Grant Hill played in the NBA from 1994 to 2013, which means most of his career overlapped with that of Kobe Bryant. Hill’s memories and impressions of the 37-year-old Mamba, who has announced that he will retire after this season, are similar to many others who played in this era: Bryant was super talented, super competitive and had a strong work ethic.

“I vividly remember years ago back in the ’90s – maybe 1997, 1998 – I was at UCLA’s men’s gym, and I went in there to get some shots up and he was in there,” Hill recalled said on CBS Sports Radio’s Gio and Jones. “We were the only ones in there and we played some one-on-one. It was July – in the summer. But the intensity was pretty remarkable, and he was a young kid at that time. He was maybe 20 years old, and that just impressed me – just, okay, this kid, no matter what, he’s playing at a championship-level. So yeah, he’s got some great moments. He sort of embodies this particular generation and his time in the league in terms of his spirit, his style, his success. I think he deserves to sort of go out this season where everyone can recognize and appreciate his accomplishments and his career.”

With 17 All-Star appearances, five NBA titles and two Finals MVPs, Bryant is one of the most decorated players in NBA history. But he is also one of the most polarizing. In fact, the Lakers have struggled to attract marquee free agents in recent years.

Is it safe to say that Bryant’s overbearing nature was a part of that?

“Well, I think maybe in recent years,” Hill said. “I think a lot of that has to do with his age, his injuries, sort of where exactly is the Laker organization? Are they in rebuilding mode? Do they still have one last crack at it? So yeah, they’ve had cap space the last couple of years and have been unable to sign a big-time free agent, which is very much unheard of for a franchise that’s had so much success. But I think a lot of that has to do with the injures of Kobe, some of the moves that the organization has made, the coaches – I think a lot of that is in recent years. I don’t think when they were wining championships and contending (that it was a problem).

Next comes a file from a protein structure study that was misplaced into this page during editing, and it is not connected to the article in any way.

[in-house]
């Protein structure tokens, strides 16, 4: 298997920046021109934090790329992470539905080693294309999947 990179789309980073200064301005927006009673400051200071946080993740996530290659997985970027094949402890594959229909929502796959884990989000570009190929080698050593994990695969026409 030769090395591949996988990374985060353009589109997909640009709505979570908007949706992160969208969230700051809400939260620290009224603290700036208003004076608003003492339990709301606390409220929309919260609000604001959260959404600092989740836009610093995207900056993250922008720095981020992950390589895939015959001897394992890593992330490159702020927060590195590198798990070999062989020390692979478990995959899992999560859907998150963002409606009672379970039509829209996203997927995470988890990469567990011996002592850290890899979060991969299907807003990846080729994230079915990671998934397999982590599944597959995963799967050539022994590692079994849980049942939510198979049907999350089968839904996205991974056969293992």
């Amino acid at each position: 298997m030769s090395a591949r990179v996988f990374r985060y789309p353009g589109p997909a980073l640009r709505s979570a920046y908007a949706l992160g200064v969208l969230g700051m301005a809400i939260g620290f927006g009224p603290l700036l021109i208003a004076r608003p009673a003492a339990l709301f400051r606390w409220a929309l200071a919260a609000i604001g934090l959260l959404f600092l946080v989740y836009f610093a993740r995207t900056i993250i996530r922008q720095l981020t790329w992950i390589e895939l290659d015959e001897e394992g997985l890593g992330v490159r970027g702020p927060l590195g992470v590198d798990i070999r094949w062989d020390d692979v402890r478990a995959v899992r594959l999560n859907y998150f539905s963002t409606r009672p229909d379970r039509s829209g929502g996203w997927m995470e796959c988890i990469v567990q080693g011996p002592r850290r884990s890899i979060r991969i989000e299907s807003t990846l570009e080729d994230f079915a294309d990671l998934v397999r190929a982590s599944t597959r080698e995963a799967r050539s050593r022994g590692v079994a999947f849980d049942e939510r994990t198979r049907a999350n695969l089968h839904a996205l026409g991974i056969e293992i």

I don’t know if they had the cap space to sign big-time free agents when Kobe and Shaq were there together, and of course when Kobe and Pau Gasol and Lamar Odom (were there), I think that was a desirable destination place. I remember Gary Payton and Karl Malone taking less money to go there in 2003, 2004. So I think a lot of that is attributed to just the recent lack of success and lack of health for the Lakers and Kobe Bryant.”

Gregg Giannotti, for one, loves Bryant and has loved watching him over the years. But he’s also heard that Bryant is a bit of a jerk and his personality is off-putting.

Is that true?

“Look, Kobe away from the court, I think, is a real nice guy,” Hill said. “I don’t know him that well, but the interactions I’ve had with him away from basketball – going back to when he was 19 years old and even as recently as last week – it’s always been good interactions. He’s a competitor. He is someone who demands excellence from himself and from those around him. And I think people who are successful in an industry, people who have done the unthinkable – whether it’s Kobe, whether it’s a Michael Jordan, whether it’s a Steve Jobs – I think they have a drive about them that is difficult for a lot of others to match. They can be demanding, they can be tough, and they can be off-putting at times.

“But it’s interesting,” Hill continued. “You saw in Philadelphia last night, the crowd there hated him for so many years, hated his success, hated maybe his entitled air about himself once he stepped on the court. But I think now that he’s coming to an end, there is a love fest and an appreciation. We all are attracted to success and to winners and Kobe has certainly been that. But it takes having sort of a jerk mindset to be great, and he did that and he was successful. He knew what he wanted, he went for it and he kind of grew up in front of us. I think through all the stuff he’s been through, he’s at a point now where he’s in a different place and he’s appreciated for what he’s done.”


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